Secret Weapons of the Third Reich

SECRET WEAPONS

of the

THIRD REICH

A REVIEW

by

MAWIHTEC

HISTORY?

Secret Weapons of the Third Reich is a game simulating the race for military might during World War II from the German perspective. Central Europe is falling into Nazi hands and all the best European scientists will soon compete under the aegis of Heinrich Himmler, for whom no scheme is too wild or too improbable. Secret submarine bases, the mysterious Base 211, V-1 buzz bombs and V-2 rockets, flying saucers or could the German scientists finally produce an atomic bomb to be dropped a flying saucer or with the warhead of a futuristic intercontinental V-3? Would it even be possible to build a huge solar satellite gun to strike America? All this and more will be answered when players work together in this semi co-operative look at alternative history based on weapons the Third Reich actually researched.

WAR WHAT IS IT GOOD FOR?

Secret Weapons is at heart a worker placement game. Where players will try to develop the technology to advance their own personal weapons agenda. All the while working in a semi co-operative way with other players as you try to complete enough weapons to win the war (game). Each player controls one or more research groups working on a secret weapons project. Each research group has a leading researcher which provides you with an initial bonus when the project is assigned to them. A player tries to get their projects approved, then completed. Certain requirements must be met and costs paid in order to reach the completion of the project. Approved projects will generate specific amounts of resources funding. Completed projects also award victory points and in most cases produce weaponry. Weapons also counting towards the cooperative goal for all players. The number of weapons required for victory vary based on the number of players. If the required target is not met by the end of the game everyone loses.

HOW WHAT WHEN?

You start the game in 1938, one year before the outbreak of world war. At the start, players can only work towards their approved projects in the portion of the map representing Germany and Austria. After 1939, the expansion of Nazi Germany will allow you to deploy plants in occupied European territories. Some areas allow only research and development, others only weapon production, and still others only research and development for U-Boat projects. All the time though you are working in a “state of war”. What this effectively means is that as time goes on there are more and more enemy bombardments that can cause a great loss of resources and technologies. In addition, from 1943 Allied and Soviet advances on Berlin make the map gradually smaller, you will start to face logistical issues as space becomes restricted.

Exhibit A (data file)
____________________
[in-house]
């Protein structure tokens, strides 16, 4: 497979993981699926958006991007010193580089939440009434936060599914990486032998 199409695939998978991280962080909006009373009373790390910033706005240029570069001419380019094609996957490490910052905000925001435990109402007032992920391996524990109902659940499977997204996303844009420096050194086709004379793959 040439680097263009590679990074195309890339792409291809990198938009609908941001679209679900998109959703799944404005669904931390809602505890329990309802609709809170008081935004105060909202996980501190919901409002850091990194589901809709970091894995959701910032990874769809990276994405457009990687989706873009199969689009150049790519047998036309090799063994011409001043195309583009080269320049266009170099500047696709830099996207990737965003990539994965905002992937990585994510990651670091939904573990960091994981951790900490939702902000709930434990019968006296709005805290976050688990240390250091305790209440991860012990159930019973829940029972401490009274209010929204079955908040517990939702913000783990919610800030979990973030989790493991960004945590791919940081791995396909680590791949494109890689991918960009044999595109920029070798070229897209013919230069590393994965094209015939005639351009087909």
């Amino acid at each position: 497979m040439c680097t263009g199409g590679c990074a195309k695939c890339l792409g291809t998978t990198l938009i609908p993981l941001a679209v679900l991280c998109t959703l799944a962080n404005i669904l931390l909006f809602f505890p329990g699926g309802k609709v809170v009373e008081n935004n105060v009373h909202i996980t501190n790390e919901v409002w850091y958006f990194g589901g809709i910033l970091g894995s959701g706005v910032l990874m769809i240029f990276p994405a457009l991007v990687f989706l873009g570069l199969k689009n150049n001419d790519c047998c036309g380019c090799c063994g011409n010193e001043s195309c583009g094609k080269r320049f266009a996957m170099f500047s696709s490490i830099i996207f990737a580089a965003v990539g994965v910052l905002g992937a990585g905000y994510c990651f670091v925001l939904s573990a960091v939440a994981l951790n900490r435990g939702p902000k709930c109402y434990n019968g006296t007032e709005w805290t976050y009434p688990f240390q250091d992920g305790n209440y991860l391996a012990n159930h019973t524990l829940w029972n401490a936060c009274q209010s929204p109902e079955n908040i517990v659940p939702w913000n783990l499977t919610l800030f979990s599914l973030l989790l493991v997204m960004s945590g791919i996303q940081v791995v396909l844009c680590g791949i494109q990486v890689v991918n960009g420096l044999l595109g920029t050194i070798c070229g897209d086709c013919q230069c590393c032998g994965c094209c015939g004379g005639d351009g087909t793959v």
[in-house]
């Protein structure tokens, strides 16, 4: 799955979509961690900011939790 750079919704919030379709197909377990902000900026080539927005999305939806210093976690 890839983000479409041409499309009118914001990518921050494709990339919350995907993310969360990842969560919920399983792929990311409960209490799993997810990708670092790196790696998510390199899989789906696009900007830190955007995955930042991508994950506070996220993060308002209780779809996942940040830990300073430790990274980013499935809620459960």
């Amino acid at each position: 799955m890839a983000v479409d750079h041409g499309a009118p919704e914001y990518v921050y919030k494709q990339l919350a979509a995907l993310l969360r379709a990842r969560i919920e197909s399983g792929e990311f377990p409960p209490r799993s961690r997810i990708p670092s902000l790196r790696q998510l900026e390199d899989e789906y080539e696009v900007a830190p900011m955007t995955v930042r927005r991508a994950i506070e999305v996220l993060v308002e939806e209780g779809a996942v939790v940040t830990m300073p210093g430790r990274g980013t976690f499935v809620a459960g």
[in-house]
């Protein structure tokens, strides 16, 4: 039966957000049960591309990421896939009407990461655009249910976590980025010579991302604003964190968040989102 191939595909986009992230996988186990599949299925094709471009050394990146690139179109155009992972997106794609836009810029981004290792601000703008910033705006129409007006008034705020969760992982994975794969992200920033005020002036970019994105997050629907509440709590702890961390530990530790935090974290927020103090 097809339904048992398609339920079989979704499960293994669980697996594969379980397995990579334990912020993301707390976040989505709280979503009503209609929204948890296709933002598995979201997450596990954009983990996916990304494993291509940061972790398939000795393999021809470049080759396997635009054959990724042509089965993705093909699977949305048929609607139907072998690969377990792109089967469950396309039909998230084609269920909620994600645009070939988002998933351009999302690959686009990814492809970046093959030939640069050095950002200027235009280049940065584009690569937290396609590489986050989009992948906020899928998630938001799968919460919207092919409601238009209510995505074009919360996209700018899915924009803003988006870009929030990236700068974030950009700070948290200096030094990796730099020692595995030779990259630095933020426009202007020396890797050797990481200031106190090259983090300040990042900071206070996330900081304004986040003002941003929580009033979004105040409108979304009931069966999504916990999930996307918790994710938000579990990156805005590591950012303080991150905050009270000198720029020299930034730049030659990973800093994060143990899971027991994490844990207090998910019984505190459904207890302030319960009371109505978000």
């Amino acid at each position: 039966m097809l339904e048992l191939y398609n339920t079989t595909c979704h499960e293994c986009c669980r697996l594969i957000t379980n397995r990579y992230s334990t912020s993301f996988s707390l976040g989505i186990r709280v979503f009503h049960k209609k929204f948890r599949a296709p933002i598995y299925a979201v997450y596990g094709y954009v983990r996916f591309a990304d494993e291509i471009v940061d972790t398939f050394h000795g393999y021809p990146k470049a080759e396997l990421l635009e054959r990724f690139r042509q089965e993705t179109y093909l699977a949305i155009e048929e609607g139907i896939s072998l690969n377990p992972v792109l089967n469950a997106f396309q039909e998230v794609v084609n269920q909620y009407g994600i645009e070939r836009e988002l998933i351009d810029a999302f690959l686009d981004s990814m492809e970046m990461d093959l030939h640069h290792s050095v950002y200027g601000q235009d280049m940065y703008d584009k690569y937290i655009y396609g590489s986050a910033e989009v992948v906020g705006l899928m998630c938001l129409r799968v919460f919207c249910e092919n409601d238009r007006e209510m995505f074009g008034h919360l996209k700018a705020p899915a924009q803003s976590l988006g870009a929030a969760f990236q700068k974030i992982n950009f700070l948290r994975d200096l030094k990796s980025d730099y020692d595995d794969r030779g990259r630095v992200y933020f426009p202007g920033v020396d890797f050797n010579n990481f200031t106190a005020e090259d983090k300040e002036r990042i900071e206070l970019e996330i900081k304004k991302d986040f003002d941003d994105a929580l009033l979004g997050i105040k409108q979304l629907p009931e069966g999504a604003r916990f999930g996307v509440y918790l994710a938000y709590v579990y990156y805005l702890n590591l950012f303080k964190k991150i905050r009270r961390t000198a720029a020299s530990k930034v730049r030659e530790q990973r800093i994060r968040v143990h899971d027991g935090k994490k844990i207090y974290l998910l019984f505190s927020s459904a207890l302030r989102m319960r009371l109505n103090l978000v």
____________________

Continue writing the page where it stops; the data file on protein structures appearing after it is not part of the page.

If a weapon is captured by the Allies, you lose not only victory points but also the overall weapons target recedes as well! You are forced into a certain amount of co-operation. Each player must balance his personal interests with the common need to share technologies complete the weapons produced goal. Cleverly through events one player may secretly become a traitor, working to help the enemy, and winning the game if all players lose.

HOW MANY?

Player Count is 1-4 players

Game time 2-3hr+

Ages: 12+

BITS?

80 Resources cubes

8 Player Cubes

40 Scientist cylinders

13 Control Chips

24 Project Plant Chips

86 Cards

4 Player Aids

12 Small White weapon Disc

1 Large White Weapon Disc

3 Large Black Cubes

1 D6

1 Game Board

CUBES, CHIPS CYLINDERS?

Being a medium weight worker placement game, immediately you are confronted by lots of cubes, cylinders and bits. At first it all seems very confusing. Unfortunately this is not helped by the rulebook. Which In this reviewers opinion is one of the most confusing I have read in a long time. There are several passages which for the first two or three read through s seem unfathomable. This could possibly be due to the fact that it is translated into English. But it could seriously benefit from a large revision. That to one side though. Once you start to get a grip on what you can and can’t do on your turn. It all starts to fall into place.

This is where I must share some honesty. When Jesus of 4dados first sent me a copy to review I found the rules to be so difficult to understand I put the game to one side for quite a while. Then after playing some Phil Eklund games I realised there was a lot of similarities and gave it another go. I am glad I did.

Yes the rules are poor and the components are not very thematic. BUT look past that and you will find a medium weight game with a surprisingly high level of turn complexity

After getting an understanding of the rules I think the solo variant while interesting is not really that challenging and definitely feel that this is a game that is best served by the full 4 player count. Then you will truly see the potential of this game. Yes you will need to put some serious effort into learning it Yes it is a very dry play. No it most certainly will not be for everyone. All that aside If you enjoy the Eklund “style” of game this should most definitely be on your radar to try

FINAL THOUGHTS?

I would love to see this game have a second edition print, with a (large) rulebook overhaul, an improvement production quality and visuals. With a little more development work, Secret Weapons of the Third Reich could find a larger audience beyond the more adventurous and accommodating game players willing to look past the rough edges.

SO

worth a try? YES

for everyone? NO

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